The Early Middle Ages were boom times for agriculture.

Before the Early Middle Ages, Europe’s agricultural prosperity was largely limited to the south, where sandy, dry and loose soil was well suited to the earliest functioning plough, known as the scratch plough. But the invention of the heavy plough, which could turn over the much more fertile clay soil deep in the earth, would galvanize the agriculture of northern Europe by the 10th century. Another key innovation of the period was the horse collar, which was placed around a horse’s neck and shoulders to distribute weight and protect the animal when pulling a wagon or plough. Horses proved to be much more powerful and effective than oxen, and the horse collar would revolutionize both agriculture and transportation. The use of metal horseshoes had become common practice by 1000 A.D. as well.

Scientists also believe something called the Medieval Warm Period took place from 900 to 1300, during which the world experienced relatively warm conditions. This held particularly true for the Northern Hemisphere, extending from Greenland eastward through Europe. Combined with key advances in farming technology, uncommonly good weather appears to have fueled the agricultural boom of the period.

Great advances were made in science and math—in the Islamic world.

Among the more popular myths about the “Dark Ages” is the idea that the medieval Christian church suppressed natural scientists, prohibiting procedures such as autopsies and dissections and basically halting all scientific progress. Historical evidence doesn’t support this idea: Progress may have been slower in Western Europe during the Early Middle Ages, but it was steady, and it laid the foundations for future advances in the later medieval period.

At the same time, the Islamic world leaped ahead in mathematics and the sciences, building on a foundation of Greek and other ancient texts translated into Arabic. The Latin translation of “The Compendious Book on Calculation by Completion and Balancing,” by the ninth-century Persian astronomer and mathematician al-Khwarizmi (c. 780-c. 850), would introduce Europe to algebra, including the first systematic solution of linear and quadratic equations; the Latinized version of al-Khwarizmi’s name gave us the word “algorithm.”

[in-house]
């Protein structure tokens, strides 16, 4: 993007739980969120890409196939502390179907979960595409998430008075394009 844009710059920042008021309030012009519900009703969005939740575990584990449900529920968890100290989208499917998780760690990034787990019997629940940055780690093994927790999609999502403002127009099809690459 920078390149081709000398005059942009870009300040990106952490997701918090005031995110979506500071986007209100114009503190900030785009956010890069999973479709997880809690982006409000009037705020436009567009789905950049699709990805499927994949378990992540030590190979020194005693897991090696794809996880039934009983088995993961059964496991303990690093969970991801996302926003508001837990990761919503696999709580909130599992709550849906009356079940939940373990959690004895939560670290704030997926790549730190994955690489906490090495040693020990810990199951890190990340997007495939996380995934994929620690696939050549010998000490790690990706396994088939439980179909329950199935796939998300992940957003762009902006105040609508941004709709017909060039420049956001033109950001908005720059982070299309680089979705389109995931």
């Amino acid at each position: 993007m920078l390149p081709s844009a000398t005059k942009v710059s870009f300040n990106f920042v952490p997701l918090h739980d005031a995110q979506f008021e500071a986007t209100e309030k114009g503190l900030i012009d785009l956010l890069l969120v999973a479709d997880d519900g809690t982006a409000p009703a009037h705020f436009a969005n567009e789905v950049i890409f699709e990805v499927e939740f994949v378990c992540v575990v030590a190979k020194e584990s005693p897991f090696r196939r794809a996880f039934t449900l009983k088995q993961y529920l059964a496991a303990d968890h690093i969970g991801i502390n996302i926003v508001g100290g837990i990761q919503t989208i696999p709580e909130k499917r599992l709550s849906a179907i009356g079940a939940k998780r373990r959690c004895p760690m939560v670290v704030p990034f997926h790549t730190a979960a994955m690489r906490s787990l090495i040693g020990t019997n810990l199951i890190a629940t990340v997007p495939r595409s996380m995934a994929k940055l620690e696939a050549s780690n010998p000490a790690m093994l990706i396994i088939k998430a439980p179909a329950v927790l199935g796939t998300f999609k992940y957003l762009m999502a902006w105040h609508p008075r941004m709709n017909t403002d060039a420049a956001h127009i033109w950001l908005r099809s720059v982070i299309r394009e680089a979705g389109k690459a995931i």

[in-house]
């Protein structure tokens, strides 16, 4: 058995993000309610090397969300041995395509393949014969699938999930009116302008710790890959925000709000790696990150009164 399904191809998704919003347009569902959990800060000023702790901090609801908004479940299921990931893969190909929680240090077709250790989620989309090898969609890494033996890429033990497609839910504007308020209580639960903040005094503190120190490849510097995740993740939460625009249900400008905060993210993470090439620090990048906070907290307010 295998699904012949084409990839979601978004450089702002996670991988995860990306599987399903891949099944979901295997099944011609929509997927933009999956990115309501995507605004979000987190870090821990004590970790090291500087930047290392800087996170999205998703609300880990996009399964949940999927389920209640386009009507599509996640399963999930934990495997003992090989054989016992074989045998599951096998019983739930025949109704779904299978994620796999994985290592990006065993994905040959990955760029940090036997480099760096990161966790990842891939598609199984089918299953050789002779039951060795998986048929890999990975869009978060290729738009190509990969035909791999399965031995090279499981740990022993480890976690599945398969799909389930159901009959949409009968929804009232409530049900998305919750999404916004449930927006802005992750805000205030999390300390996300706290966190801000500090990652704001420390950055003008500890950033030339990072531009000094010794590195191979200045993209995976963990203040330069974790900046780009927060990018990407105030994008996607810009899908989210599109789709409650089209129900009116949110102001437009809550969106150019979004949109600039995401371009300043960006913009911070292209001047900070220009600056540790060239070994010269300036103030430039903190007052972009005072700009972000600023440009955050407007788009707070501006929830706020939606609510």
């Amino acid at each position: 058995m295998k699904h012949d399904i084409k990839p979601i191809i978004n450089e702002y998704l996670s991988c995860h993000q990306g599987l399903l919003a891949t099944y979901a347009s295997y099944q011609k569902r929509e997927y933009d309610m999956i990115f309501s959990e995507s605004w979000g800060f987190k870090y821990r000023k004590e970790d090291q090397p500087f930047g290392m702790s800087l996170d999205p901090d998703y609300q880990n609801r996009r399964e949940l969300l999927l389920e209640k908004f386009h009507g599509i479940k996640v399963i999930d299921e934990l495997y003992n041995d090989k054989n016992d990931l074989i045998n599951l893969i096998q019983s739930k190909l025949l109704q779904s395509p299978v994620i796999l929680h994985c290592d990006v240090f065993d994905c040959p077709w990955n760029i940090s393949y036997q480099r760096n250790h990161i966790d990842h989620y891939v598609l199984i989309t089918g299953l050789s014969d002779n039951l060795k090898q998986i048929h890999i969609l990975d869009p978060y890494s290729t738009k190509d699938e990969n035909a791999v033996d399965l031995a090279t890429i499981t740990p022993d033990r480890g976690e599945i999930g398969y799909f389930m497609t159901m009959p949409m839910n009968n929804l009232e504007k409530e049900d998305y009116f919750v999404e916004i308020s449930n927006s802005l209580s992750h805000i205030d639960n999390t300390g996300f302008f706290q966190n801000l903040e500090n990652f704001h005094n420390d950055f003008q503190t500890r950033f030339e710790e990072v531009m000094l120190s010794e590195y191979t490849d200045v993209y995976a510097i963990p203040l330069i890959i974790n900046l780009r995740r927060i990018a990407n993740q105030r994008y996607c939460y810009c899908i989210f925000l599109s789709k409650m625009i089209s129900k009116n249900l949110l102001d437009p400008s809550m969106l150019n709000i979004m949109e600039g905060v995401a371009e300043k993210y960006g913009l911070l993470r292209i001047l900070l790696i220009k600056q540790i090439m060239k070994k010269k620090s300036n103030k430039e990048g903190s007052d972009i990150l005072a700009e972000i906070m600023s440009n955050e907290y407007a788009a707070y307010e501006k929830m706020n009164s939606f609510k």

The Carolingian Renaissance saw a flowering in the arts, literature, architecture and other cultural realms.

Karl, a son of Pepin the Short, inherited the Frankish kingdom with his brother Carloman when Pepin died in 768. Carloman died several years later, and 29-year-old Karl assumed complete control, beginning his historic reign as Charlemagne (or Charles the Great). Over some 50 military campaigns, his forces fought Muslims in Spain, Bavarians and Saxons in northern Germany and Lombards in Italy, expanding the Frankish empire exponentially. As representative of the first Germanic tribe to practice Catholicism, Charlemagne took seriously his duty to spread the faith. In 800, Pope Leo III crowned Charlemagne “emperor of the Romans,” which eventually evolved into the title of Holy Roman Emperor.

Charlemagne worked to uphold this lofty distinction, building a strong centralized state, fostering a rebirth of Roman-style architecture, promoting educational reform and ensuring the preservation of classic Latin texts. A key advancement of Charlemagne’s rule was the introduction of a standard handwriting script, known as Carolingian miniscule. With innovations like punctuation, cases and spacing between words, it revolutionized reading and writing and facilitated the production of books and other documents. Though the Carolingian dynasty had dissolved by the end of the ninth century (Charlemagne himself died in 814), his legacy would provide the foundations—including books, schools, curricula and teaching techniques—for the Renaissance and other later cultural revivals.